VIENNA (Reuters) - Iran has improved its cooperation with the U.N. nuclear watchdog, the IAEA's acting chief said on Friday, as it presses for answers to questions it will not spell out but that diplomats say include how uranium traces were found at an undeclared site.
The International Atomic Energy Agency, which polices Iran's nuclear deal with major powers, told Tehran last month that "time is of the essence" in addressing what it describes in its jargon as concerns about the completeness of Iran's safeguards declarations to the agency.
Diplomats say Iran has been stonewalling the agency over the uranium particles found in environmental samples taken at what Israeli Prime Minister Benjamin Netanyahu called a "secret atomic warehouse" in Tehran. Iran has said was a carpet-cleaning facility.
Acting IAEA Director General Cornel Feruta, who is heading the agency provisionally after the death in July of its longtime chief Yukiya Amano, reported progress on Friday.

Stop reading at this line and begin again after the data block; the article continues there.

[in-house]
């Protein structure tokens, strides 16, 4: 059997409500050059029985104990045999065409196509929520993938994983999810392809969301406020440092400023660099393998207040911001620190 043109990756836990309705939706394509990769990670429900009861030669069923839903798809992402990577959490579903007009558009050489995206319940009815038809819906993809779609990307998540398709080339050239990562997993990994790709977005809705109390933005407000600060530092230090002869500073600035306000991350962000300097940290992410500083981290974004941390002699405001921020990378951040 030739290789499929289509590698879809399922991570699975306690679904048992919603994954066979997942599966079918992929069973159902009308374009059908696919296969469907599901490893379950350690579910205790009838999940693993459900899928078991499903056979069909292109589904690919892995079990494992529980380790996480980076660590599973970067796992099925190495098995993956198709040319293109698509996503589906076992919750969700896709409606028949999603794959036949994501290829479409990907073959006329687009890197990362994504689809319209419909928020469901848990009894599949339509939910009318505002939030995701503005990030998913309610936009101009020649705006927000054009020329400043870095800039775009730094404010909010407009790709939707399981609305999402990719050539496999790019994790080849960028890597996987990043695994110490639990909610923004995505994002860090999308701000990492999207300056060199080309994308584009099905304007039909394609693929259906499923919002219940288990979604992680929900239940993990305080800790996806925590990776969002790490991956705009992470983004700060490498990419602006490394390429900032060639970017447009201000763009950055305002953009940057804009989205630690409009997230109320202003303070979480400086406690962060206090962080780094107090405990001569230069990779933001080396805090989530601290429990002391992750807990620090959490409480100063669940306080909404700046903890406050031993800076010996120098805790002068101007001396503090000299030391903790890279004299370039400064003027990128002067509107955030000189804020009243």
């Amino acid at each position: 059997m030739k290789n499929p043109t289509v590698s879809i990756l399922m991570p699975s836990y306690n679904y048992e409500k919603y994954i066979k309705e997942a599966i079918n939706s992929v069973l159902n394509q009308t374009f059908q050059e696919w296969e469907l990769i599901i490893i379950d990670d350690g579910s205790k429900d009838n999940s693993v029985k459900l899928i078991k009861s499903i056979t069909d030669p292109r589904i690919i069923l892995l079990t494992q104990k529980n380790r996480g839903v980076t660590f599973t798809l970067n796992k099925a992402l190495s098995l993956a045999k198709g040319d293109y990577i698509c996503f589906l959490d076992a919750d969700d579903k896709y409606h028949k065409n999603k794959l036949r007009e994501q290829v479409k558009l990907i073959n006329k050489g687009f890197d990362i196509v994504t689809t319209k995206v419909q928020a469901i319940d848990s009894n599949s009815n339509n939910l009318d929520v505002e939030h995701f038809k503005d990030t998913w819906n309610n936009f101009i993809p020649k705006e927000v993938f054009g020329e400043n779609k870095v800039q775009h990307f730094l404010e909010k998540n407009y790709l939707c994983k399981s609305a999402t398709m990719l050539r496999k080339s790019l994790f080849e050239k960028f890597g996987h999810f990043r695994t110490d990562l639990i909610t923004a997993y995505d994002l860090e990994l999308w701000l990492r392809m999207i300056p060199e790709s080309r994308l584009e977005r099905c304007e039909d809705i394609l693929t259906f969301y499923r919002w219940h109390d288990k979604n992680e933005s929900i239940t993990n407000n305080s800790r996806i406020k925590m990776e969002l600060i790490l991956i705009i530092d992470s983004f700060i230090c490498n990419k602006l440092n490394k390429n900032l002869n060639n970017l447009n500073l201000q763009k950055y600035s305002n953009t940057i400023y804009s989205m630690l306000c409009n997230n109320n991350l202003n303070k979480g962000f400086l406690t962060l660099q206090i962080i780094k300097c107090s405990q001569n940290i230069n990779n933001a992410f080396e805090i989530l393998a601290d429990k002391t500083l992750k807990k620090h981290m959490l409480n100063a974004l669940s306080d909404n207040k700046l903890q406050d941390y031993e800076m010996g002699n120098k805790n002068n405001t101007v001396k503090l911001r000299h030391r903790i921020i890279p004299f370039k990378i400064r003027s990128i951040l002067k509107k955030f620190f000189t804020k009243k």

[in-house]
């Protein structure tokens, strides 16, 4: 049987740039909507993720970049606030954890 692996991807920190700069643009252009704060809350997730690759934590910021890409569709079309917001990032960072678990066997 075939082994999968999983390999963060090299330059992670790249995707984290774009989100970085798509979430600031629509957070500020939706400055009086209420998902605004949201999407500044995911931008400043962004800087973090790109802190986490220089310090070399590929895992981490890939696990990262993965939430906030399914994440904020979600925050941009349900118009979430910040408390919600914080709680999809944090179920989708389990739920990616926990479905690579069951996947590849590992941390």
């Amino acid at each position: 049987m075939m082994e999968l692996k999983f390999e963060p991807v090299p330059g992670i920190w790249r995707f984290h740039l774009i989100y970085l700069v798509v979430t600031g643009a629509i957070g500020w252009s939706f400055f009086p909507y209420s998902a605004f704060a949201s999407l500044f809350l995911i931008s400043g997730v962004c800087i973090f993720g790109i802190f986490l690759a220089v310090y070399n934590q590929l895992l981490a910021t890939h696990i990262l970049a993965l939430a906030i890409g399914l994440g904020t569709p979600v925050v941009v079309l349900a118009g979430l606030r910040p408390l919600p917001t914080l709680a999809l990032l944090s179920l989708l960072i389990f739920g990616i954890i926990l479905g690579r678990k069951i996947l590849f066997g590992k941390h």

"Some engagement is ongoing, and this engagement is currently taking place," Feruta told reporters, adding that this new engagement was in relation to his call in September for action by Iran, though he still declined to go into specifics.
The progress was the result of meetings with various senior Iranian officials in recent weeks, he said.
"This is an ongoing process ... I cannot prejudge how this is going to end. The engagement doesn't mean that the issues are completely addressed, but it's a step in the right direction," Feruta said.
At the same time, Iran continues on its course of breaching the deal's restrictions on its nuclear activities step by step in response to U.S. economic sanctions imposed on it since Washington pulled out of the deal last month.
The United States argues that its sanctions will force Iran to the negotiating table as Washington seeks a more far-reaching agreement addressing Iran's ballistic missile programme and its role in conflicts in the Middle East.
Iran says it will not negotiate unless U.S. sanctions are lifted.
(Reporting by Francois Murphy; Editing by Hugh Lawson)